Mom’s house has this huge mango tree. It’s not ours. It belongs to the next compound, but every single leaf and mango grow into our side. Those poor dudes watered the tree and looked after it, but we reap all the benefits.
As kids, we would make this huge stick, one tied to the other to make it as long as possible. On the edge, a blade was jammed in and using a sawing motion many a raw mangoes have been cut and taken down. Of course, we had to do it as unobtrusively and slyly as possible. But even then the gardener would hear his beloved tree rustle and run after us with a stick. He was not allowed to cross over to our side, so obviously we dangled our stolen goods under his nose and felt thoroughly pleased with ourselves. This was summer holiday time and a very seriously planned agenda in our schedules.
We would then proceed to cut open the raw mango (we never washed it!) and spread salt and chilly and lick it for hours. Then spread some more salt and chilly and bite into the tart fruit. Our palate would go pop, and eyes would tingle, but the taste is embedded somewhere deep in my soul. Now when I eat a raw mango, I am transported back to that spot under the tree, where I either helped to hold that huge stick and saw off the mango bunches, or I stood under the falling mango, to try and grab it so that it did fall and get damaged.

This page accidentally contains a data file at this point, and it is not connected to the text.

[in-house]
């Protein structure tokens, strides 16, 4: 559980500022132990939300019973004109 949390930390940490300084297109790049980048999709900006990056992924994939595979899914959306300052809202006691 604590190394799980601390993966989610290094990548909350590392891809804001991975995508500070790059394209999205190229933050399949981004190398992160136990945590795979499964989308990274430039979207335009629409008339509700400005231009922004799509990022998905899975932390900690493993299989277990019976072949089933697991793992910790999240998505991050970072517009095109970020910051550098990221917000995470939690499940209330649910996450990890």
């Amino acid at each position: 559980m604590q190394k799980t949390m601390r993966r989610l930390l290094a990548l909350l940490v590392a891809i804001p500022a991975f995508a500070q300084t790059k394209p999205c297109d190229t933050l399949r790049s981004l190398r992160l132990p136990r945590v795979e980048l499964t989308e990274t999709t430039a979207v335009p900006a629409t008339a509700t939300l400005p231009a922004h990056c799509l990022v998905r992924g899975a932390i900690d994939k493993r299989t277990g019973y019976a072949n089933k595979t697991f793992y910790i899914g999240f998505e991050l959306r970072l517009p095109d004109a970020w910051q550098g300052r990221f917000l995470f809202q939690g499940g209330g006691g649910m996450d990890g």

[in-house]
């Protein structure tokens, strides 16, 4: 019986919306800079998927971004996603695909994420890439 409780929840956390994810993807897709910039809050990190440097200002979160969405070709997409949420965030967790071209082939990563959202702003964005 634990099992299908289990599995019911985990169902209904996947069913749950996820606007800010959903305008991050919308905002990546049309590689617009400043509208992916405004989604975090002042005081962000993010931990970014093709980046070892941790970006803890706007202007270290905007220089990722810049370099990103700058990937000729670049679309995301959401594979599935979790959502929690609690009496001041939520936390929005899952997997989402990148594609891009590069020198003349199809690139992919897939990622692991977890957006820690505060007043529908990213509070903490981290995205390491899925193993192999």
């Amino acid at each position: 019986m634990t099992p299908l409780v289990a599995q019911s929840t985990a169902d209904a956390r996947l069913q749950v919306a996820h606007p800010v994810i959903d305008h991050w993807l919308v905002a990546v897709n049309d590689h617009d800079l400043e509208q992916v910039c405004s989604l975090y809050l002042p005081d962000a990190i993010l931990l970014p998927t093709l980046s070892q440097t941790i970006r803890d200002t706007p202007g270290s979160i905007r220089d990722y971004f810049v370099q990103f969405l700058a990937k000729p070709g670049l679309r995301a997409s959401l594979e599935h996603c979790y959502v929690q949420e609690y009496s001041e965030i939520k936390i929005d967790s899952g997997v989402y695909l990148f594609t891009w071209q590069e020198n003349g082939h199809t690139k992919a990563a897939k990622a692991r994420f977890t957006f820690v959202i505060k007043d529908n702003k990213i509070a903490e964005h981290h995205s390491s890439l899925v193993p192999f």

As I grew up, the love for raw mango became a love for mangoes. I still love raw mangoes, but I cannot go at it with wild abandon like I used to.
I saw my friend Rekha, (the one who has to lead me to this wonderful thing called food!) make a mango salsa. She whips up the most delicious of dishes, with the most absurd of combinations. When I first saw her make the mango salsa, I was stunned. I mean, she was adding olive oil and herbs and spices to a fruit. A fruit which is so revered in India, for its taste and limited availability? Weren’t fruits supposed to be eaten as is???
Very reluctantly I tasted the mango salsa and immediately landed myself under the tree, where we caught falling mangoes. I tweaked the recipe, but I cannot call it mine. It still belongs to Rekha – my mentor.
The sweet and mildly sour, and extremely wholesome flavour of the fruit will pop open your eyes. You might then pick up the spoon and wolf it down! That’s what my friend does, whenever I make it.
Serve it with nachos, or chips.
Its not an Indian recipe.The closest is Mexican Fusion.
I love it with my all time favourite – Whisky.